The split of permanent to contract work in the FS projects and change industry has been rebalancing recently.
More perm options are becoming available, particularly at the more junior end. But which option is the more appealing for you?
The biggest draw of contracting is the most obvious and well publicised: You can earn vastly superior sums of money at a similar level of seniority. A salary of £50k per annum would translate to approximately £350 per day for the same role in the contracting space. Working 240 days a year, this would leave you with pre-tax earnings of £84k; a 59.5% increase from perm. This coupled with utilising a shrewd accountant can lead to a much healthier net earnings figure for the year.
Putting aside purely financial motives, some individuals prefer to stay away from the proverbial ‘office politics’, contracting at most Banks and Asset Managers can help you achieve more effectively. Finally, some contractors just particularly enjoy being responsible for delivering change and moving on to the next challenge, never wanting to become bogged down in the same environment.
Lack of job security tends to be the biggest issue with contracting. Many contractors find themselves at the end of an assignment, no extension in sight, without another role in the pipeline. This sudden void of income and routine in life can be particularly trying. Also, serial contractors who jump between jobs frequently can find it difficult to move back into permanent roles, particularly in the latter years of their career - this is often down to hiring managers questioning their longevity.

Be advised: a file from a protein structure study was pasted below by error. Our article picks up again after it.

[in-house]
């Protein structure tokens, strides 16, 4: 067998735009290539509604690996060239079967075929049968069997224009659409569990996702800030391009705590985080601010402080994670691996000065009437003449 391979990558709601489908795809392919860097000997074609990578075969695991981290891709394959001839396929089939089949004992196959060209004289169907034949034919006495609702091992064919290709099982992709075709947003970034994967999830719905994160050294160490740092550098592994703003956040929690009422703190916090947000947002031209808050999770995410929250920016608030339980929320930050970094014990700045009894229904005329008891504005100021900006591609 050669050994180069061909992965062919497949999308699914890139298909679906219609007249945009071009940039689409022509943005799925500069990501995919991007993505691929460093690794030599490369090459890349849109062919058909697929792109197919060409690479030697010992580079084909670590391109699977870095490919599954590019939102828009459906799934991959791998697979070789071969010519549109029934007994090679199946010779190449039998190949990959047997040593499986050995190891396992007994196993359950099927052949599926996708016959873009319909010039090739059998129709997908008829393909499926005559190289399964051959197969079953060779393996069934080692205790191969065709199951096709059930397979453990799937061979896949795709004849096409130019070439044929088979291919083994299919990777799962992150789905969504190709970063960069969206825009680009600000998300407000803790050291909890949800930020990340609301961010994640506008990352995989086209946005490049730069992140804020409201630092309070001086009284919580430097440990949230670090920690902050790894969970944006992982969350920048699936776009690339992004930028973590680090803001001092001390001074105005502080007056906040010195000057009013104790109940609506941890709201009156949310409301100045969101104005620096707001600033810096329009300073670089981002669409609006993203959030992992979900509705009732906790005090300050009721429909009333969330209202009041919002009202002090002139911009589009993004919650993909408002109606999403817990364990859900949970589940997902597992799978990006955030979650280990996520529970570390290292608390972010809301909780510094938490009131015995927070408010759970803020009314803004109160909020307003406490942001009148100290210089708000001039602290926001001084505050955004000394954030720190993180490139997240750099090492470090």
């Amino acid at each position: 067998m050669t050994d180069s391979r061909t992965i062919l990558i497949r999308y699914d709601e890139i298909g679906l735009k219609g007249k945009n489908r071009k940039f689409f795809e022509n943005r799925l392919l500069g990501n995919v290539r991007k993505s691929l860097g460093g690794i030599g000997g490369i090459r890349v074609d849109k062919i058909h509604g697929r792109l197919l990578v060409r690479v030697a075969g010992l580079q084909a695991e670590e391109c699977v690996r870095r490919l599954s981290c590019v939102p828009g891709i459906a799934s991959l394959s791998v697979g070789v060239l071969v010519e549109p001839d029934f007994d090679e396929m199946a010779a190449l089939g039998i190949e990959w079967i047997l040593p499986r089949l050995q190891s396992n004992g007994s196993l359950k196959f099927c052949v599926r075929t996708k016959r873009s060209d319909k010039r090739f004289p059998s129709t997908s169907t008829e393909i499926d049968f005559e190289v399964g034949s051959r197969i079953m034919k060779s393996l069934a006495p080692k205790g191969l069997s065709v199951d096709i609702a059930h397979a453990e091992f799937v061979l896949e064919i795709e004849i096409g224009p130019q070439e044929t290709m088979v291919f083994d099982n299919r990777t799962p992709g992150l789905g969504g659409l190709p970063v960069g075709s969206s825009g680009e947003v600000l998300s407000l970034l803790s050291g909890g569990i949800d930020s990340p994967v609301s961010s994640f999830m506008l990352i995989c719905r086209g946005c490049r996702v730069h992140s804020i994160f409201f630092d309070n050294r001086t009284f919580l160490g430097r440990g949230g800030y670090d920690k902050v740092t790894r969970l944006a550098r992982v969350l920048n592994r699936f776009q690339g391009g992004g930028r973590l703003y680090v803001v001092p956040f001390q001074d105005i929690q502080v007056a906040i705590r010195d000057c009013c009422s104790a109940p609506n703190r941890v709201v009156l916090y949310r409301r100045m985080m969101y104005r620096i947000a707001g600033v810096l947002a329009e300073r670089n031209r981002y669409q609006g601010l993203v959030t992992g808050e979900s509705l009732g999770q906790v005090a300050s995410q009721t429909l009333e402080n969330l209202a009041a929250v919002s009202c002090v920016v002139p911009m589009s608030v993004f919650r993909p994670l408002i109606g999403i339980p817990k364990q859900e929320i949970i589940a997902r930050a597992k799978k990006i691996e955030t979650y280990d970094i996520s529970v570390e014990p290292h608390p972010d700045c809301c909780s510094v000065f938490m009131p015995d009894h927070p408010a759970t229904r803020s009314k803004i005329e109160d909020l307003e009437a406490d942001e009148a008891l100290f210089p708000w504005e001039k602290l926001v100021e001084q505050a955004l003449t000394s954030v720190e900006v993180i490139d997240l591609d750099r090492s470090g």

Permanent employment, by its very nature, brings with it greater job security. On top of this, you know exactly what you will be paid every month. Other benefits are numerous in both cash and non-cash terms. Paid sick leave, annual leave, pension, bonuses, private healthcare to mention just a few. Permanent can also be easier to get back into if you have time out of the market due to travelling/maternity leave/ill health. My advice to candidates starting off or wanting to get back into Projects is to always go perm, whether that be through a consultancy or direct.
The interview process does tend to be more strenuous and drawn out for perm. Three and four stage interviews are not unheard of, with an array of psychometric and HR test to be traversed even after getting the business to approve of you. Another frequent qualm I hear from candidates is they feel as if they have hit a glass ceiling and are pigeonholed, often at VP level. This ceiling can be difficult to break and as a result many choose to take the contracting route and return to perm at a higher grade a few years down the line, effectively using another course to jump the corporate ladder quickly.
As with all things, there is no right or wrong answer, much of your decision comes down to personal choice, lifestyle and ambitions. If you are looking to buy a house, raising a family and feel you need the security of permanent, then perhaps that is the best option to take. Alternatively, you may be at a stage in your life where you feel a little bogged down at work and want to break the mould, take more of a risk, deliver change at different institutions and cash in on the higher daily rates. A final and potentially contradictory point to note is that the difference between contract and perm is slowly narrowing. With longer interview stages and lengthy due diligence processes, some of our contractors take as long as six weeks after offer to get on the ground with a client, not quite the quick turnaround associated with contracting.
If you have any questions around contracting or permanent employment in the Projects and Change market then please don’t hesitate to get in touch.